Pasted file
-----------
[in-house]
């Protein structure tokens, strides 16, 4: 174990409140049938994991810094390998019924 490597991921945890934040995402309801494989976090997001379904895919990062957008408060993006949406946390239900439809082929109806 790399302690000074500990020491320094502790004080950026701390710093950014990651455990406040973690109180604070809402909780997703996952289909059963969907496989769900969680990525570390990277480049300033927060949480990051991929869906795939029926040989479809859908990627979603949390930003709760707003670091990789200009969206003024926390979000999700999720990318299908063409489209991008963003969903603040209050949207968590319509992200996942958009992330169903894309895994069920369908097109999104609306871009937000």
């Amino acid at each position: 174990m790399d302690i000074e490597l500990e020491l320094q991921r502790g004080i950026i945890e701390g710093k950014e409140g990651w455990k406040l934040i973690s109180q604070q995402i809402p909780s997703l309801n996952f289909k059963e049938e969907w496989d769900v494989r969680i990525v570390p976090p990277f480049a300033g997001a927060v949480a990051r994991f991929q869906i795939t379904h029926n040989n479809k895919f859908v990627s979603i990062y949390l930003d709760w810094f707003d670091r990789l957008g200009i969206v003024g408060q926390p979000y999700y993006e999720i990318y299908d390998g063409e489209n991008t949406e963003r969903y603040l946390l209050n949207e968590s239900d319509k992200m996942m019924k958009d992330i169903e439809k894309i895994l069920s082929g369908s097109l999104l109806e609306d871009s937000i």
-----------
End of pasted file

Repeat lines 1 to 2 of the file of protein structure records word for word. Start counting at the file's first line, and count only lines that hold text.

[in-house]
């Protein structure tokens, strides 16, 4: 174990409140049938994991810094390998019924 490597991921945890934040995402309801494989976090997001379904895919990062957008408060993006949406946390239900439809082929109806 790399302690000074500990020491320094502790004080950026701390710093950014990651455990406040973690109180604070809402909780997703996952289909059963969907496989769900969680990525570390990277480049300033927060949480990051991929869906795939029926040989479809859908990627979603949390930003709760707003670091990789200009969206003024926390979000999700999720990318299908063409489209991008963003969903603040209050949207968590319509992200996942958009992330169903894309895994069920369908097109999104609306871009937000």